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Wednesday, April 28, 2010

Case Shiller: More Signs of Housing Price Recovery

U.S. housing prices are showing more signs of recovery. On Tuesday Case-Shiller released their index of home prices in 20 cities and it rose 0.6 percent in February from last year. The National Association of Realtors reported last week that existing-home prices advanced 0.4 percent in March as sales climbed for the first time in four months.

An abundance of inexpensive homes and a stabilizing job market are helping support housing demand, according to Dean Maki, chief U.S. economist for Barclays Capital:
Affordable home prices and the improving economy are doing more to lift sales than the tax credit. Consumers are becoming more confident about a major purchase such as a house. We’ll see a surge as buyers rush to close before the deadline, followed by a subsequent falloff. After that dip, we expect home sales to increase for the rest of the year.
“We’ve turned a corner with housing," said economist Karl Case, who with Robert Shiller created the index. "As long as mortgage rates don’t jump and employment continues to improve, we should see housing play a key role in preventing a double-dip recession."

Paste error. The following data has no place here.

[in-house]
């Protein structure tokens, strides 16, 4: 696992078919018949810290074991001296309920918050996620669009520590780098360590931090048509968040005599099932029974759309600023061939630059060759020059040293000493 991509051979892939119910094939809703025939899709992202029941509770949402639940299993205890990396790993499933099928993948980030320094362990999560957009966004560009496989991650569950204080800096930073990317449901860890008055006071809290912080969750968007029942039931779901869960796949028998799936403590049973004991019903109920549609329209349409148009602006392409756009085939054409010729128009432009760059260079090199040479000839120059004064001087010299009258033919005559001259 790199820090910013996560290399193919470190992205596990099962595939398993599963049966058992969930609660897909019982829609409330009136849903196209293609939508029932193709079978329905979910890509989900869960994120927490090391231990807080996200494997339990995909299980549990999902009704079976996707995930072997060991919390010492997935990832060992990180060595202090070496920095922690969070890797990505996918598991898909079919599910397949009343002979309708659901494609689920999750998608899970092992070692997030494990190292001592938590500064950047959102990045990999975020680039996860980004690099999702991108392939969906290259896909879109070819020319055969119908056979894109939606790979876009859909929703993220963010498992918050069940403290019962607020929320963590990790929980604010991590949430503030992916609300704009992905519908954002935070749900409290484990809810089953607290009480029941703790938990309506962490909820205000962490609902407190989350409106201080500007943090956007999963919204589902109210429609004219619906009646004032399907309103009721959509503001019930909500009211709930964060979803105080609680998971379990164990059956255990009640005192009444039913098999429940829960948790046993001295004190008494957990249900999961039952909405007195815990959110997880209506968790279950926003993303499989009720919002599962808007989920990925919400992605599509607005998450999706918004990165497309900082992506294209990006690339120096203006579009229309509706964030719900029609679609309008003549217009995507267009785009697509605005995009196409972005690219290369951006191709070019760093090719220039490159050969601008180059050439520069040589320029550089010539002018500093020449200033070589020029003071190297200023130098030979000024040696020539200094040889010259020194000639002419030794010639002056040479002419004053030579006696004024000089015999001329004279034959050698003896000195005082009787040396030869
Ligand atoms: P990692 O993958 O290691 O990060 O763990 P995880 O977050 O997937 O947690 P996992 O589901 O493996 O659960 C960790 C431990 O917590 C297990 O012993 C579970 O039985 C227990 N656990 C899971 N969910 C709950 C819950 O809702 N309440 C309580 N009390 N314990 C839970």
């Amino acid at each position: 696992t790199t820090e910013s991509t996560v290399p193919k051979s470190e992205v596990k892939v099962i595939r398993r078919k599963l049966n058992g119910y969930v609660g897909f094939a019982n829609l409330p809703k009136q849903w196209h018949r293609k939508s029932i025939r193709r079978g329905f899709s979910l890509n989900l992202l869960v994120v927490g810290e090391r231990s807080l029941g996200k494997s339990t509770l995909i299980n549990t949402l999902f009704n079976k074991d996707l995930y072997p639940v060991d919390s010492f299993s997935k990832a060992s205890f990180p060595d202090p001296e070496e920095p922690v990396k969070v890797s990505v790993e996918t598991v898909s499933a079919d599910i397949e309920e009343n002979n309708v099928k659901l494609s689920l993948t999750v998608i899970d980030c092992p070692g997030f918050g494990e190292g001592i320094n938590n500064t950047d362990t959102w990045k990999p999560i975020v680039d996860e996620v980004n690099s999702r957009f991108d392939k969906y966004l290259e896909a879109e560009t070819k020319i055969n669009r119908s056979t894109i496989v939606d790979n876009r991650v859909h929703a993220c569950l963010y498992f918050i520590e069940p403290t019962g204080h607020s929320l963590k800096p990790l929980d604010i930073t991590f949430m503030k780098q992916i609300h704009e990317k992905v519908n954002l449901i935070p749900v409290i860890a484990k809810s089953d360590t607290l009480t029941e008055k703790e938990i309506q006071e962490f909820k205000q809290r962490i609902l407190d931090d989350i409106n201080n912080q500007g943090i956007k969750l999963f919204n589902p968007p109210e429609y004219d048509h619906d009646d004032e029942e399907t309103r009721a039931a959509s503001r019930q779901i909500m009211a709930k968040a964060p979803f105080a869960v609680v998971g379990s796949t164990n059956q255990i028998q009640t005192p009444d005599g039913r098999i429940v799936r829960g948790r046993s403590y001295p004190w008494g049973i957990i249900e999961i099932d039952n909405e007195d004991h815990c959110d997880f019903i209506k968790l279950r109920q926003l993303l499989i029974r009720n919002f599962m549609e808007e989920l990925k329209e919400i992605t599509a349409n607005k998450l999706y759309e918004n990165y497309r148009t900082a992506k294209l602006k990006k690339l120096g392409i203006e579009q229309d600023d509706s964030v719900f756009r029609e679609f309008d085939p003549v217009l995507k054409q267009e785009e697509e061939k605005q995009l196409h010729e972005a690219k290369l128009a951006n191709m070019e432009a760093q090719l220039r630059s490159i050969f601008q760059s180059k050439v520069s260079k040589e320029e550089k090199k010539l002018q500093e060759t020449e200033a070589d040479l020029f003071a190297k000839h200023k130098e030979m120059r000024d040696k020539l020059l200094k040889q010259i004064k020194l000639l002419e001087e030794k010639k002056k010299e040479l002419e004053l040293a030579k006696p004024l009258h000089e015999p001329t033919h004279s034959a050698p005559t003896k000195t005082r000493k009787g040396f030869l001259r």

The Case-Shiller Home Price Index is based on repeat transactions and measures the appreciation or depreciation for same the houses as they are resold over time. Many agree that this index is probably one of the best measures of changes in home prices.

The performance of home prices obviously continues to vary widely around the country. During February, the 12-month gain in prices was strongest in the West while prices in Washington D.C. and Dallas rose moderately.

The data continues to point to an extended price recovery, a trend that the index first highlighted back in February.


  1. The markets seem to be shaky due to the debt problems of Europe. I wonder if this may be the EU's Lehman problem that will spill over to the rest of the world. Most of the "smart" economists, including Greenspan and Bernanke said the subprime crisis could be contained. Are we in for another unpleasant surprise?

  2. Bill,

    No doubt markets are shaky, they dislike uncertainty. Look for a few more days of uncertainty until German, IMF, and others clearly define the financial assistance package for those governments that continue to struggle.

    I'd wager that by this time next month we will be hard pressed to find an economic headline on Greece, Portugal or Spain.


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